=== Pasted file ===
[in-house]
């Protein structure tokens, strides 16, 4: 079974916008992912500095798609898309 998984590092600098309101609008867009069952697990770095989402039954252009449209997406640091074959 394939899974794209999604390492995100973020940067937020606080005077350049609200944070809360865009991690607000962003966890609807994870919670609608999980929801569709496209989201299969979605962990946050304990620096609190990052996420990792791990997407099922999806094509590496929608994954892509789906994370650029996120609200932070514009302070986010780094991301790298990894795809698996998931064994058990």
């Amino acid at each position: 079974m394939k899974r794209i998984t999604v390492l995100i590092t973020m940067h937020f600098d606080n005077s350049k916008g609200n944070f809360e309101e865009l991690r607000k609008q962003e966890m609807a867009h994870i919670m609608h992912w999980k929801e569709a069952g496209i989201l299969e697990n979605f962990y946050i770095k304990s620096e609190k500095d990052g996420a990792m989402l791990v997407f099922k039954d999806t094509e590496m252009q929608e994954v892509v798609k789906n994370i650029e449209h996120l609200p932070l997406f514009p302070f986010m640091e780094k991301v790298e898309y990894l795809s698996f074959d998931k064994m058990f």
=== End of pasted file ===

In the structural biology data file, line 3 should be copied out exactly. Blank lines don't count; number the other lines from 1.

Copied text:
């Amino acid at each position: 079974m394939k899974r794209i998984t999604v390492l995100i590092t973020m940067h937020f600098d606080n005077s350049k916008g609200n944070f809360e309101e865009l991690r607000k609008q962003e966890m609807a867009h994870i919670m609608h992912w999980k929801e569709a069952g496209i989201l299969e697990n979605f962990y946050i770095k304990s620096e609190k500095d990052g996420a990792m989402l791990v997407f099922k039954d999806t094509e590496m252009q929608e994954v892509v798609k789906n994370i650029e449209h996120l609200p932070l997406f514009p302070f986010m640091e780094k991301v790298e898309y990894l795809s698996f074959d998931k064994m058990f």